Support for the Readings & Workshops Program in New York City is provided, in part, by public funds from the New York State Council on the Arts, and the New York City Department of Cultural Affairs, with additional support from the Frances Abbey Endowment, the Cowles Charitable Trust, and the Friends of Poets & Writers.

Photos: (top) Miriam Atkins (Credit: Rijard Bergeron). (bottom) Poet Akeema-Zane and harpist Elsz (Credit: Jamie Thomas). 

Deadline Approaches for Frontier Poetry Chapbook Contest

Submissions are currently open for the Frontier Poetry Chapbook Contest. A prize of $2,000 and digital publication by Frontier Poetry is given annually for a poetry chapbook by an emerging writer.

Using the online submission system, submit an original manuscript of 10 to 30 pages with a $20 entry fee by March 15. Poets with more than two published full-length collections are ineligible.

The judges are looking for poems that “express both traditional excellence in craft and a willing fearlessness in content and form.” Poets previously published in Frontier include Tiana Clark, Chelsea Dingman, and Momtaza Mehri.

Visit the contest website for complete guidelines, and check out our Grants & Awards database and Submission Calendar for more upcoming contests in poetry, fiction, and nonfiction.

Yale Announces Recipients of Windham-Campbell Prizes

Yale University has announced the eight recipients of the 2018 Windham-Campbell Prizes. The winners, who will each receive $165,000 to honor their literary achievement or promise, are poets Lorna Goodison of Jamaica and Cathy Park Hong of the United States; fiction writers John Keene of the United States and Jennifer Nansubuga Makumbi of Uganda and the United Kingdom; nonfiction writers Sarah Bakewell and Olivia Laing, both of the United Kingdom; and playwrights Lucas Hnath and Suzan-Lori Parks, both of the United States.

Established in 2013 by writer Donald Windham in memory of his partner, Sandy M. Campbell, the annual awards are administered by Yale’s Beinecke Rare Book & Manuscript Library and are given to English-language writers from any country to allow them to focus on their work without financial concerns. Fifty-one writers from fourteen countries have received the prize since its inception.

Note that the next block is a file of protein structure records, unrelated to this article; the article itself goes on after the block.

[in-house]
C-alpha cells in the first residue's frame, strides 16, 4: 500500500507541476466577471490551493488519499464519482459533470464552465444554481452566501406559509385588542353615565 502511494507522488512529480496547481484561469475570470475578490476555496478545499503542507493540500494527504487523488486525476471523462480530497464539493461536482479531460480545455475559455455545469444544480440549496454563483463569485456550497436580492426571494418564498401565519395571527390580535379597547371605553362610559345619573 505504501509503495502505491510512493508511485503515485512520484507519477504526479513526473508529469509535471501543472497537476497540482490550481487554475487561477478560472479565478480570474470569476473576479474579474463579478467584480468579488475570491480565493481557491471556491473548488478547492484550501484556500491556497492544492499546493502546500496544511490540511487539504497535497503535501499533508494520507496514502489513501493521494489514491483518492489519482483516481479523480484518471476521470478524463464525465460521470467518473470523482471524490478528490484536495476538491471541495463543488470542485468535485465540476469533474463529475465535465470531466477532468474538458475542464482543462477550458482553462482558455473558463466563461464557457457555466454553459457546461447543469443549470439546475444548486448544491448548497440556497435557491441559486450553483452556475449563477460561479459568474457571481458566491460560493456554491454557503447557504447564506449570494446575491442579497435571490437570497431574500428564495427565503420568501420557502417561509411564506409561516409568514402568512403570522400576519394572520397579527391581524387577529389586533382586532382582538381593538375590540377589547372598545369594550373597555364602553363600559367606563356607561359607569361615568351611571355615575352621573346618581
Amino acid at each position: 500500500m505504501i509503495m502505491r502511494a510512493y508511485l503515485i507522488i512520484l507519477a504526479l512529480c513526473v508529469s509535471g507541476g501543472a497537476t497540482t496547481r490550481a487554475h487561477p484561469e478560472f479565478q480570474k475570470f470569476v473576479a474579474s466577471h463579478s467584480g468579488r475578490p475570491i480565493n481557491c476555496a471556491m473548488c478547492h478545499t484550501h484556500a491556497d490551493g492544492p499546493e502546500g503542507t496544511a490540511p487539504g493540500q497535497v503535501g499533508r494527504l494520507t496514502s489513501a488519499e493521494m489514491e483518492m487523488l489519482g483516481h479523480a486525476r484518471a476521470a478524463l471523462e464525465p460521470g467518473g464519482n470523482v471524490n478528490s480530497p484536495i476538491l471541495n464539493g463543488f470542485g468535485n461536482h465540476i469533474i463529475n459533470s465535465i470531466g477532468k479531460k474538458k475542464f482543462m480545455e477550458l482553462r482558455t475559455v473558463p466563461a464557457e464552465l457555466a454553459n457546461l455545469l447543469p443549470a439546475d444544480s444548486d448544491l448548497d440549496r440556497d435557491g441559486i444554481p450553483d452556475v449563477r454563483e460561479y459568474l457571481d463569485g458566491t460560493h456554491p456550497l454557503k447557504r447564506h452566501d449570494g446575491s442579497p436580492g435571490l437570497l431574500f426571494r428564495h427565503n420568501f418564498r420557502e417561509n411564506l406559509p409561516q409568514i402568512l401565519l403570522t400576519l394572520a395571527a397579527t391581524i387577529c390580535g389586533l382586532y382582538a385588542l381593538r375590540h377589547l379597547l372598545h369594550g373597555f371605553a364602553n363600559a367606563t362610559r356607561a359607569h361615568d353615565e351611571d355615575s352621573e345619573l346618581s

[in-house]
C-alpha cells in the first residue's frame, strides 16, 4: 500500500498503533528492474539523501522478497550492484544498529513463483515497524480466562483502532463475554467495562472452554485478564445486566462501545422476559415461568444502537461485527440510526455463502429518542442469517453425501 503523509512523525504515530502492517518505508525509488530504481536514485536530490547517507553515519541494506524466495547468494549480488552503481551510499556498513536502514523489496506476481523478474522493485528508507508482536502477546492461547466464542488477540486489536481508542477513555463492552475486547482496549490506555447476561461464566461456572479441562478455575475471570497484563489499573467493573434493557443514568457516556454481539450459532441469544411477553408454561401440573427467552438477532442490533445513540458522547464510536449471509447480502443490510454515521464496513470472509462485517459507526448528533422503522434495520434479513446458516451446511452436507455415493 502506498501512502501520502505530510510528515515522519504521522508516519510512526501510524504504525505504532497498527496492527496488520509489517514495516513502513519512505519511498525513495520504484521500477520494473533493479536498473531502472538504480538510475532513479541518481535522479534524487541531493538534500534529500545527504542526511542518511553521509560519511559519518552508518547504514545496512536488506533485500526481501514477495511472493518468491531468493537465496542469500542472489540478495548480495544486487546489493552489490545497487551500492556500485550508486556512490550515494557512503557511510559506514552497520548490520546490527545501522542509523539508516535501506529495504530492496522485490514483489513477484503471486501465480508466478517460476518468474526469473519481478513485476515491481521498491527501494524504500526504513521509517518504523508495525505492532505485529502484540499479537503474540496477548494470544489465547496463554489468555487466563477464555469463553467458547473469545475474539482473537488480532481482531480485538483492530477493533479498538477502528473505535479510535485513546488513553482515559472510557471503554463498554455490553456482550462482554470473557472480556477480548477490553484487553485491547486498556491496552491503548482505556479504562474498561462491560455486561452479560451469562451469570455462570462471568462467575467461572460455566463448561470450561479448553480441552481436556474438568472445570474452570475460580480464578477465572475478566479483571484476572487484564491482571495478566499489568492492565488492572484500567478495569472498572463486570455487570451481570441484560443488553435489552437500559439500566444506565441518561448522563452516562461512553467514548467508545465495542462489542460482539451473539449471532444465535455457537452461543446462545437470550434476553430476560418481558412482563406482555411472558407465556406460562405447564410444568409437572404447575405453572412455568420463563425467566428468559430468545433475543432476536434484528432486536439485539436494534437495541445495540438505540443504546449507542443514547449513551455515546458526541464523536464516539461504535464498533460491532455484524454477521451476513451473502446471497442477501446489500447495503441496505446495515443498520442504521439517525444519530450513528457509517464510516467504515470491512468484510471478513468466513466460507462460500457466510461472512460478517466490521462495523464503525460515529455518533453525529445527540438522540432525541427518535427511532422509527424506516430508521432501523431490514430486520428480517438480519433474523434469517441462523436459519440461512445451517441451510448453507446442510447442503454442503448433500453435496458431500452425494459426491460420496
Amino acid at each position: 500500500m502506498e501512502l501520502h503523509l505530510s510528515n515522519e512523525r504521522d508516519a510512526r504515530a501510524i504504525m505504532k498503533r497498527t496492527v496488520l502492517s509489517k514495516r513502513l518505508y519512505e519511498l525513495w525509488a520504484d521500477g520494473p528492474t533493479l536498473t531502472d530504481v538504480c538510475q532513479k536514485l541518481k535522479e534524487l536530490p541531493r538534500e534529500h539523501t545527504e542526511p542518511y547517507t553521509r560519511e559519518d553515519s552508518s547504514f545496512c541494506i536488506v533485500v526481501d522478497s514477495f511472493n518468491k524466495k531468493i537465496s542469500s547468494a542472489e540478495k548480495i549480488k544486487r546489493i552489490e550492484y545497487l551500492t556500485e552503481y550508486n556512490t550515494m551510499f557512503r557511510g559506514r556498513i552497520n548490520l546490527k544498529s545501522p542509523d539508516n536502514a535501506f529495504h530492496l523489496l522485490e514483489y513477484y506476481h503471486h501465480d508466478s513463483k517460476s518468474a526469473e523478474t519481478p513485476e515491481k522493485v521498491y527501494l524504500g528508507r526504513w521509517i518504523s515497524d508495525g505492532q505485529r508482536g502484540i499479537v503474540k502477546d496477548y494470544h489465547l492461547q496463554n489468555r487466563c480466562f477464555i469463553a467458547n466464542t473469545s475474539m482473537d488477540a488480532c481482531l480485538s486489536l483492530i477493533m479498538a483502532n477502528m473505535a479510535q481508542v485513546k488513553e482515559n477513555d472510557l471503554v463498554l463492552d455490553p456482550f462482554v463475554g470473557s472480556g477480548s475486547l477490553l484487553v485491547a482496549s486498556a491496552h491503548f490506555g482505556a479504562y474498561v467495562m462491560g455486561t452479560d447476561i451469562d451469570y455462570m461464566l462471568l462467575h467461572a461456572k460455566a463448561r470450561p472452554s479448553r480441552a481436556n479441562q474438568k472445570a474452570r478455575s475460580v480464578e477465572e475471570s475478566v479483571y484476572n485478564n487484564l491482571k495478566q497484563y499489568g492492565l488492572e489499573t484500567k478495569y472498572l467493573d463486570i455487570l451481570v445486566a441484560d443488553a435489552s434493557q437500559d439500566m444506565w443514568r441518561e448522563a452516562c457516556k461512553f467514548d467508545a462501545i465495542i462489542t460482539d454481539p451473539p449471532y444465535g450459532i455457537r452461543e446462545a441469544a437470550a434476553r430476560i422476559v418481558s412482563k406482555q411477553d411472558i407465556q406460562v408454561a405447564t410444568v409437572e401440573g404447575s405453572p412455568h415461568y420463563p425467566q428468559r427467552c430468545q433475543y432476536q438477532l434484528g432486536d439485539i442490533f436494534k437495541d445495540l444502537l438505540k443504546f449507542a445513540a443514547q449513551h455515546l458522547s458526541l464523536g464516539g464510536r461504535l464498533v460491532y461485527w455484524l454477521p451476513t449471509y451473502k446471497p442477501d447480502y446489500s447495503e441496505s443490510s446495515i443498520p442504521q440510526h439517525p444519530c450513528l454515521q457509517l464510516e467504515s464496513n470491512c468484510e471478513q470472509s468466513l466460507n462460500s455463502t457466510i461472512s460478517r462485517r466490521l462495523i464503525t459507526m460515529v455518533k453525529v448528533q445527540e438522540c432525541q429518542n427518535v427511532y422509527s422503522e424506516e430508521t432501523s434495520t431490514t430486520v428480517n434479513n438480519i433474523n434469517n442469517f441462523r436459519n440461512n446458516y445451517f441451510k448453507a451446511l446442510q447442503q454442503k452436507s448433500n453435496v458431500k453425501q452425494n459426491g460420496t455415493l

The winners are nominated confidentially and judged anonymously. Previous winners include poets Carolyn Forché and Ali Cobby Eckermann, fiction writers C. E. Morgan and Teju Cole, and nonfiction writers Maya Jasanoff and Hilton Als.

This year’s awards will be conferred at the Windham-Campbell Festival, held from September 12 to September 14 on the Yale University campus.

(Photos clockwise from top left: Lorna Goodison, Cathy Park Hong, John Keene, Jennifer Nansubuga Makumbi, Suzan-Lori Parks, Lucas Hnath, Olivia Laing, Sarah Bakewell)

Finalists Announced for Inaugural $35,000 Book Prize

The finalists for the first annual Aspen Words Literary Prize have been announced. The $35,000 award will be given for a book of fiction published in the previous year that “illuminates a vital contemporary issue and demonstrates the transformative power of literature on thought and culture.” The winner will also receive an all-expenses-paid trip to attend the 2018 Aspen Words Summer Benefit in Aspen, Colorado, as a featured speaker and guest of honor.

The finalists are What It Means When a Man Falls from the Sky (Riverhead Books) by Lesley Nneka Arimah, What We Lose (Viking) by Zinzi Clemmons, Exit West (Riverhead Books) by Mohsin Hamid, Mad Country (Soho Press) by Samrat Upadhyay, and Sing, Unburied, Sing (Scribner) by Jesmyn Ward.

Judges Stephen L. Carter, Jessica Fullerton, Phil Klay, Alondra Nelson, and Akhil Sharma selected the finalists from twenty semi-finalists. The winner will be announced on April 10 at an awards ceremony at the Morgan Library in New York City. Visit the Aspen Words website for more information.

(Photos from left: Moshin Hamid, Samrat Upadhyay, Zinzi Clemmons, Jesmyn Ward, Lesley Nneka Arimah)

Tim Fredrick on Newtown Literary and the Queens Lit Scene

Tim Fredrick is the author of the short story collection, We Regret to Inform You (Ingram, 2012). His stories have been published in Burningword, Pif Magazine, Wilde Magazine, and Hamilton Stone Review. He is the founding editor and executive director of Newtown Literary, a nonprofit organization dedicated to supporting writers from and living in the Queens borough of New York City.

How did Newtown Literary begin? What prompted you to launch it?